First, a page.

When reviewing the denial of habeas relief, we review issues of law de novo. Hardemon v. Quarterman, 516 F.3d 272, 274 (5th Cir.2008) (citing Moody v. Johnson, 139 F.3d 477, 480 (5th Cir.1998)). We review de novo an order dismissing a habeas petition as time-barred under the Antiterrorism and Effective Death Penalty Act (“AEDPA”). Causey v. Cain, 450 F.3d 601, 603 (5th Cir.2006).
A person in state custody has one year to apply for a writ of habeas corpus in federal court. 28 U.S.C. § 2244(d)(1). The one-year period begins to run, as relevant here, on the date the conviction became final at the conclusion of the time to seek direct review, § 2244(d)(1)(A), though the period is tolled while a properly filed state post-conviction petition is pending, § 2244(d)(2). Where the applicant files his or her state post-conviction petition after the time for filing a § 2254 application has lapsed, the state petition does not operate to toll the one-year limitations period. Scott v. Johnson, 227 F.3d 260, 263 (5th Cir.2000).
In Houston v. Lack, the Supreme Court held that a pro se prisoner's notice of appeal under Federal Rule of Appellate Procedure 4(a)(1) is deemed filed as of the date it is delivered to prison officials for mailing. 487 U.S. 266, 270, 108 S.Ct. 2379, 101 L.Ed.2d 245 (1988).
The situation of prisoners seeking to appeal without the aid of counsel is unique. Such prisoners cannot take the steps other litigants can take to monitor the processing of their notices of appeal and to ensure that the court clerk receives and stamps their notices of appeal before the 30–day deadline. Unlike other litigants, pro se prisoners cannot personally travel to the courthouse to see that the notice is stamped “filed” or to establish the date on which the court received the notice. Other litigants may choose to entrust their appeals to the vagaries of the mail and the clerk's process for stamping incoming papers, but only the pro se prisoner is forced to do so by his situation. And if other litigants do choose to use the mail, they can at least place the notice directly into the hands of the United States Postal Service (or a private express carrier); and they can follow its progress by calling the court to determine whether the notice has been received and stamped, knowing that if the mail goes awry they can personally deliver notice at the last moment or that their monitoring will provide them with evidence to demonstrate either excusable neglect or that the notice was not stamped on the date the court received it. Pro se prisoners cannot take any of these precautions; nor, by definition, do they have lawyers who can take these precautions for them. Worse, the pro se prisoner has no choice but to entrust the forwarding of his notice of appeal to prison authorities whom he cannot control or supervise and who may have every incentive to delay. No matter how far in advance the pro se prisoner delivers his notice to the prison authorities, he can never be sure that it will ultimately get stamped filed on time. And if there is a delay the prisoner suspects is attributable to the prison authorities, he is unlikely to have any means of proving it, for his confinement prevents him from monitoring the process sufficiently to distinguish delay on the part of prison authorities from slow mail service or the court clerk's failure to stamp the notice on the date received. Unskilled in law, unaided by counsel, and unable to leave the prison, his control over the processing of his notice necessarily ceases as soon as he hands it over to the only public officials to whom he has access-the prison authorities-and the only information he will likely have is the date he delivered the notice to those prison authorities and the date ultimately stamped on his notice.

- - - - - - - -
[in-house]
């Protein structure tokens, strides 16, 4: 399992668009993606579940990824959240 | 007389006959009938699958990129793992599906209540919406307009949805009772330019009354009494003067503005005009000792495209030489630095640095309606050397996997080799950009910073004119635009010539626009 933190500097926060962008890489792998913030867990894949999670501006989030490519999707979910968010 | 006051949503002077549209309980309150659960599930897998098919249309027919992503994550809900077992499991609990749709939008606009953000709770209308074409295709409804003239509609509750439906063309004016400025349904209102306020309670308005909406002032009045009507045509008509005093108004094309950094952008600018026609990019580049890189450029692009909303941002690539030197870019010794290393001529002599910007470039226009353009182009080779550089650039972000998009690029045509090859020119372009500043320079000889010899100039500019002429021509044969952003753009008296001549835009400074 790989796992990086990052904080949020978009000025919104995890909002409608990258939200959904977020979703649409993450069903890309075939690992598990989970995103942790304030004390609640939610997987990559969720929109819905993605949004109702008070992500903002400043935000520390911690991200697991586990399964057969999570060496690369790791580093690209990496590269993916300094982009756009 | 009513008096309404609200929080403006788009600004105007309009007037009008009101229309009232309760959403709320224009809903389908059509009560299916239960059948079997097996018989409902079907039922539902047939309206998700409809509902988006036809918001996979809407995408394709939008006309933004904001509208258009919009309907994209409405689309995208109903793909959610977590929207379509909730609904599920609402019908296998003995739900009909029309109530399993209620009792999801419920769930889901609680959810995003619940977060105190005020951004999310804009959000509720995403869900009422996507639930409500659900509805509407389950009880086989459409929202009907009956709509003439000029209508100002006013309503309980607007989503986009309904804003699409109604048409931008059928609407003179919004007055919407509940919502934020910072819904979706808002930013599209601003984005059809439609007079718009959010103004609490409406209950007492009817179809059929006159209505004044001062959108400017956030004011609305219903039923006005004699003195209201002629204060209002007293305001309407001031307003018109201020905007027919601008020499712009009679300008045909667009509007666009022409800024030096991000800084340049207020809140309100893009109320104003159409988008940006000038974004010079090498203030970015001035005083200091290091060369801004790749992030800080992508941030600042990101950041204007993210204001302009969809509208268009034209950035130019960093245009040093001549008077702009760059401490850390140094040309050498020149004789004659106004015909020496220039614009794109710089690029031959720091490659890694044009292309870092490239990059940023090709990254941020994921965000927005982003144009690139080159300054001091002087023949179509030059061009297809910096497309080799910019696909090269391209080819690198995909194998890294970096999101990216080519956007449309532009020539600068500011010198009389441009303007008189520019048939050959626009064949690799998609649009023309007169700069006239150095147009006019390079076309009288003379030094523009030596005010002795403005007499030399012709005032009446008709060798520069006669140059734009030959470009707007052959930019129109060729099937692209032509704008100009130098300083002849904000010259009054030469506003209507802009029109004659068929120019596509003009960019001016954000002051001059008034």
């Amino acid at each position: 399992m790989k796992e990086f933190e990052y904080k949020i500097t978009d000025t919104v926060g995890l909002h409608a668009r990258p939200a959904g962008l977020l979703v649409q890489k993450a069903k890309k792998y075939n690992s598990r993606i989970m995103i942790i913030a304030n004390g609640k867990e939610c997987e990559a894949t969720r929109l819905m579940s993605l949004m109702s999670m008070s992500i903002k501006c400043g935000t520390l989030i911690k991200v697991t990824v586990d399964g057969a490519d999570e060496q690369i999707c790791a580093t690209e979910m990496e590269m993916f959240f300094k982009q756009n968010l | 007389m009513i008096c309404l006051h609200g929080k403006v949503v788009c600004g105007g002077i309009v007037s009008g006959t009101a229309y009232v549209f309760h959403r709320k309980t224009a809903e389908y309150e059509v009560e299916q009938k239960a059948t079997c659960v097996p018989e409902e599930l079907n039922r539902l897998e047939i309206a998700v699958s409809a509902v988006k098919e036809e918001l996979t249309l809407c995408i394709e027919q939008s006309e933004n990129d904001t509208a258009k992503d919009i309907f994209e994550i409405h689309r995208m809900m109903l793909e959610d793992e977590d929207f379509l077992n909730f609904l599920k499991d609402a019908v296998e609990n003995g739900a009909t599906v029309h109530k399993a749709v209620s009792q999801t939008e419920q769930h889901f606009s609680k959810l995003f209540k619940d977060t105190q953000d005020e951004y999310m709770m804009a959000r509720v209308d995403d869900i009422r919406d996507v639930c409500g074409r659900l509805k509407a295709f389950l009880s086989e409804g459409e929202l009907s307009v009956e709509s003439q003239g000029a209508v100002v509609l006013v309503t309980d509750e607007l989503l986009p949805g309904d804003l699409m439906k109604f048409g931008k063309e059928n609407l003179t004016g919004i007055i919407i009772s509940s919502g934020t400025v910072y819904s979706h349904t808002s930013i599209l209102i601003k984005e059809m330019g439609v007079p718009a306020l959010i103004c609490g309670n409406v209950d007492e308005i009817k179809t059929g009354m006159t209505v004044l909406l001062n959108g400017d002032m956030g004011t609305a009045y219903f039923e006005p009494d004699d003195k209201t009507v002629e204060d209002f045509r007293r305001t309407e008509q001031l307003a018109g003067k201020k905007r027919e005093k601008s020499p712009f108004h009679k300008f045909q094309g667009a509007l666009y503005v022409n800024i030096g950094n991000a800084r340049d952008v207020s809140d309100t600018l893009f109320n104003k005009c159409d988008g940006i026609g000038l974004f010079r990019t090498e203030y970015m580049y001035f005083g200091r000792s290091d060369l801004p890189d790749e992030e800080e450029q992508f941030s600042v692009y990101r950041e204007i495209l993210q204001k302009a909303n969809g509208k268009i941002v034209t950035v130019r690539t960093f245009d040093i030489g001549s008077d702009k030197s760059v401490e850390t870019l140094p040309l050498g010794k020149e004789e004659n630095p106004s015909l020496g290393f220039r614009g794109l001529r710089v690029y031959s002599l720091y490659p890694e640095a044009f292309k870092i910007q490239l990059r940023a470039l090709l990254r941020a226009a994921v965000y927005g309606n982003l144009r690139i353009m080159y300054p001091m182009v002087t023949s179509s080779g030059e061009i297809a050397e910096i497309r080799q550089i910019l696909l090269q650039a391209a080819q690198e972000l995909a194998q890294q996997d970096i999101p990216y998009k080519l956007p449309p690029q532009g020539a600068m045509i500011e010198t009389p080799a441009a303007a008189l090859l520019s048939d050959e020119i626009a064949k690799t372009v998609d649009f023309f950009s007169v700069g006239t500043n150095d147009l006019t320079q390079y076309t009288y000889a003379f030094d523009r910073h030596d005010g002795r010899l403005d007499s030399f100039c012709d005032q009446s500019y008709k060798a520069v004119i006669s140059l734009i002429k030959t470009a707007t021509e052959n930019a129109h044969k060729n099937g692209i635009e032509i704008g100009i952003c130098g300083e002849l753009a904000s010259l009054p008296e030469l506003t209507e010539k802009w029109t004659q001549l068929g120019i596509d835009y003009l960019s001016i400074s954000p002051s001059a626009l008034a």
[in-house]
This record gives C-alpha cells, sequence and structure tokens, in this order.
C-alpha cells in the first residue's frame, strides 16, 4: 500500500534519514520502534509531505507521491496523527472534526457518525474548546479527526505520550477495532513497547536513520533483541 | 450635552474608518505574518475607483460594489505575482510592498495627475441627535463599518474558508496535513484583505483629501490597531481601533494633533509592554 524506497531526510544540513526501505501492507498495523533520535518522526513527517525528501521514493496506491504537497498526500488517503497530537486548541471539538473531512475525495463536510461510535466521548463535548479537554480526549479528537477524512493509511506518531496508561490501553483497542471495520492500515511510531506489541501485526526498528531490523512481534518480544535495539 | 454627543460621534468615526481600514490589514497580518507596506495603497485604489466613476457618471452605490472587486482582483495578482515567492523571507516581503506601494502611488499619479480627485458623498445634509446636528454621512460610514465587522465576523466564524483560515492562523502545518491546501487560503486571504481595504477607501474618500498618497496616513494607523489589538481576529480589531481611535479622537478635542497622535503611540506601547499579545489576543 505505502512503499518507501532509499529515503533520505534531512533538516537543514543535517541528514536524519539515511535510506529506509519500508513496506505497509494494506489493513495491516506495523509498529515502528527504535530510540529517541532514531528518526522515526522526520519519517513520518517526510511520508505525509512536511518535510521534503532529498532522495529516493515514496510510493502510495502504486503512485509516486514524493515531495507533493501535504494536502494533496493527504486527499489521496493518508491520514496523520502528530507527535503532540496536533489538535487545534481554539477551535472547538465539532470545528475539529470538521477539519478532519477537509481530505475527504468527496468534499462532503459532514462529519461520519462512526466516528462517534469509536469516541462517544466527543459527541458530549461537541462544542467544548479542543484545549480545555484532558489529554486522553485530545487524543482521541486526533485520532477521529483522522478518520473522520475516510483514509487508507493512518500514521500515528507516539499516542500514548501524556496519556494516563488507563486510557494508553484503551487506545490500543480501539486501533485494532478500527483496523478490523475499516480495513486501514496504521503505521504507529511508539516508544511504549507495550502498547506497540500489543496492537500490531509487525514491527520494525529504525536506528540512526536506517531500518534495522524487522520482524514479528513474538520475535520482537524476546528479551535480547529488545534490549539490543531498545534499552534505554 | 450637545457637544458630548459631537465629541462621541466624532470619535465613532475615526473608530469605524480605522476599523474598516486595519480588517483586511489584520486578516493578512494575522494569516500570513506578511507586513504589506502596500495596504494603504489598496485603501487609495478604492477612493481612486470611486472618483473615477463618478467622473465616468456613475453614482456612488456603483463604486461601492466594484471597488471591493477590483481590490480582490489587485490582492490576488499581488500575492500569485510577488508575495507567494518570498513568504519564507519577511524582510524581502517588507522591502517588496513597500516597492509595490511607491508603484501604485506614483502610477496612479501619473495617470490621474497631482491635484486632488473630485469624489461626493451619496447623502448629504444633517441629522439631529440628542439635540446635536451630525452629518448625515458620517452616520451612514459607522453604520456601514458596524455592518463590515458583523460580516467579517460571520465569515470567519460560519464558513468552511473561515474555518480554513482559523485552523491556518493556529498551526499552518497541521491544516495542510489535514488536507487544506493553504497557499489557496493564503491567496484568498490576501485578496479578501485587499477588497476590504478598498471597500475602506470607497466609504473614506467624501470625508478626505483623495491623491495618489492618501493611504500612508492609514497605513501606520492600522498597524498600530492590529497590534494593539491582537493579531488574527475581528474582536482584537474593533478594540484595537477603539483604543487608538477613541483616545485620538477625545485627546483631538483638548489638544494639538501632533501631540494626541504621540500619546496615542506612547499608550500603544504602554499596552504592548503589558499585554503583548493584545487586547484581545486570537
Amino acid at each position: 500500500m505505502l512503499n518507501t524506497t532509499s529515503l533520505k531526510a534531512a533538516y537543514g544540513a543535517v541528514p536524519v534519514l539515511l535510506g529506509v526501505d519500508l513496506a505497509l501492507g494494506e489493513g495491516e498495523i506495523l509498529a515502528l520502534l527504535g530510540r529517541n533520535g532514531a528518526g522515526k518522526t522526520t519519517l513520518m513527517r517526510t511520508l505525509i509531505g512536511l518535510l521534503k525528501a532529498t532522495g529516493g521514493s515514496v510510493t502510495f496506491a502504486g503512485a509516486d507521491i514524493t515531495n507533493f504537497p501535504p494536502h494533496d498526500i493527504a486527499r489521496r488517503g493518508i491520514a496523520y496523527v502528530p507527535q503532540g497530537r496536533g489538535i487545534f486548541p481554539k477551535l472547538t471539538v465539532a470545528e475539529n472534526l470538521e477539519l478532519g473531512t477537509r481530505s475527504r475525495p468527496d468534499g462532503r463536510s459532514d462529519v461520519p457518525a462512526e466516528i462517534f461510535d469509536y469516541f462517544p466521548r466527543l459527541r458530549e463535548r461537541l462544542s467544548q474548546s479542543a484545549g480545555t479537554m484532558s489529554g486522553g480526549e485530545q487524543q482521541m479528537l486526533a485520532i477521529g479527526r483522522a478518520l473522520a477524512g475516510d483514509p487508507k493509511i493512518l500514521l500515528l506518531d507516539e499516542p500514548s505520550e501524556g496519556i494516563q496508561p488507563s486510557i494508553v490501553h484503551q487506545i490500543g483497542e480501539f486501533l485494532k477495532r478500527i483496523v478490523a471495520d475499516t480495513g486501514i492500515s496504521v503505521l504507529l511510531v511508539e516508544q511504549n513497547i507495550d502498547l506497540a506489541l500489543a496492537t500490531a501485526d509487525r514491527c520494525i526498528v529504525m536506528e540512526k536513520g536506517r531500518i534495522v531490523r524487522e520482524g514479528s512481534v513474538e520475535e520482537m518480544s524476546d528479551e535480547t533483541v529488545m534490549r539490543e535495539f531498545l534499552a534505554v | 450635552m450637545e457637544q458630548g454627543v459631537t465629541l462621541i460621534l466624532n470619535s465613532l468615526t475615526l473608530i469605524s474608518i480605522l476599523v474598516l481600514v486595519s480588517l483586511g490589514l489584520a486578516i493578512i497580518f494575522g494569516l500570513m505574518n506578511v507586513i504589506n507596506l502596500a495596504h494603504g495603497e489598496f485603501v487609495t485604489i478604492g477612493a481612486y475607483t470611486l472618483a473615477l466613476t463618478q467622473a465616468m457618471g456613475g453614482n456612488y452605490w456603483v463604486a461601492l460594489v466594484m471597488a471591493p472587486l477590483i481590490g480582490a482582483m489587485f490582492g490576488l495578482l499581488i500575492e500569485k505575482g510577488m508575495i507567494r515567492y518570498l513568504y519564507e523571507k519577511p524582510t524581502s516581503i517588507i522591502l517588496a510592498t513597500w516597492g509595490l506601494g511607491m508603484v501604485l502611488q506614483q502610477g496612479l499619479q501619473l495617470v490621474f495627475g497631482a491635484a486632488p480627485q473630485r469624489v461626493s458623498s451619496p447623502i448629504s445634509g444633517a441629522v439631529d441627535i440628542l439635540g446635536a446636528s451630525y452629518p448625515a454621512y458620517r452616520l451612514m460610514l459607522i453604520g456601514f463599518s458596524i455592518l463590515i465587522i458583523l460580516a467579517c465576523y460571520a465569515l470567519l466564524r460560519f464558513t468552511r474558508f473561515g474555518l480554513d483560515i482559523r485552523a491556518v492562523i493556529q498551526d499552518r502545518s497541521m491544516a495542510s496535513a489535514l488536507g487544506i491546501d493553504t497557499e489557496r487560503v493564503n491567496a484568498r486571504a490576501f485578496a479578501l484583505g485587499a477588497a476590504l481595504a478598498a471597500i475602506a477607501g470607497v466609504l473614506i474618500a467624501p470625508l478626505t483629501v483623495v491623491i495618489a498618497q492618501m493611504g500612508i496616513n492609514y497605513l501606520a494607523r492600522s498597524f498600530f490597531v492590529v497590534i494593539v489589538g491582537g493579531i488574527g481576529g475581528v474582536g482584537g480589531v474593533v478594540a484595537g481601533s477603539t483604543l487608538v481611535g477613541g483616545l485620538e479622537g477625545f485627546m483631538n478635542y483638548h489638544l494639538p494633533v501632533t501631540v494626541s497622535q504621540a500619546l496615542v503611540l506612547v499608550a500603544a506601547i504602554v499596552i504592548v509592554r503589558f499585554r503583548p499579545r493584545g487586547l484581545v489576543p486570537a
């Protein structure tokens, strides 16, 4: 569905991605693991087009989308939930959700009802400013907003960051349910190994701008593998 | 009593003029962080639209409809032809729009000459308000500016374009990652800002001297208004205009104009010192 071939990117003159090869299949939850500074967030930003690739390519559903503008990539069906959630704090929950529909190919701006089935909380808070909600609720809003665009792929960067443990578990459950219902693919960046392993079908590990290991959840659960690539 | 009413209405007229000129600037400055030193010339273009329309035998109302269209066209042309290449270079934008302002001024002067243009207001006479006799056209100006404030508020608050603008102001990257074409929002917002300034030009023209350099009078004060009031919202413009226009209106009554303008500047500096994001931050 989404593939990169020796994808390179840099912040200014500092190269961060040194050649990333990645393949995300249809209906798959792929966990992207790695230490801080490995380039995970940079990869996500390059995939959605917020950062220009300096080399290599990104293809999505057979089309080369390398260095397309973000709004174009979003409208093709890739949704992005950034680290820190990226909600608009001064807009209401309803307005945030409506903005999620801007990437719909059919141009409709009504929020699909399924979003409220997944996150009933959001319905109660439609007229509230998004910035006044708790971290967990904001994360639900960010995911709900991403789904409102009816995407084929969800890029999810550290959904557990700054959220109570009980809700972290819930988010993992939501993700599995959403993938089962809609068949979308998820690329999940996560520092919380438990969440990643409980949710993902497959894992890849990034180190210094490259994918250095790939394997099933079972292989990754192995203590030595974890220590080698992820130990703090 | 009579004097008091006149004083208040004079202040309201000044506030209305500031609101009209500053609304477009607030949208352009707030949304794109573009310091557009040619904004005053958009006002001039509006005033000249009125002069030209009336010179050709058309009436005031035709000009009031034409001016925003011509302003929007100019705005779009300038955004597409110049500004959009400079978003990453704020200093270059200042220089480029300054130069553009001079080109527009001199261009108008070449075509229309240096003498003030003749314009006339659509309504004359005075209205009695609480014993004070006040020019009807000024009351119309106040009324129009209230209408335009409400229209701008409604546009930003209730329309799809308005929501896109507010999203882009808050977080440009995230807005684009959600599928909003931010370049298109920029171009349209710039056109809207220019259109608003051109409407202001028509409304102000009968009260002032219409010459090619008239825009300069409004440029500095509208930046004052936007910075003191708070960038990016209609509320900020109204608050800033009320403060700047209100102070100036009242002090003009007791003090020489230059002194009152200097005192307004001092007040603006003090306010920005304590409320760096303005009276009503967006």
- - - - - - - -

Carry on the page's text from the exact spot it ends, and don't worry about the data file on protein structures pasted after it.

Id. at 270–72, 108 S.Ct. 2379. We extended this rule, the “prison mailbox rule,” to other submissions of pro se inmates. See, e.g., Spotville v. Cain, 149 F.3d 374, 378 (5th Cir.1998) (holding § 2254 applications deemed filed on date inmate tenders petition to prison officials for mailing).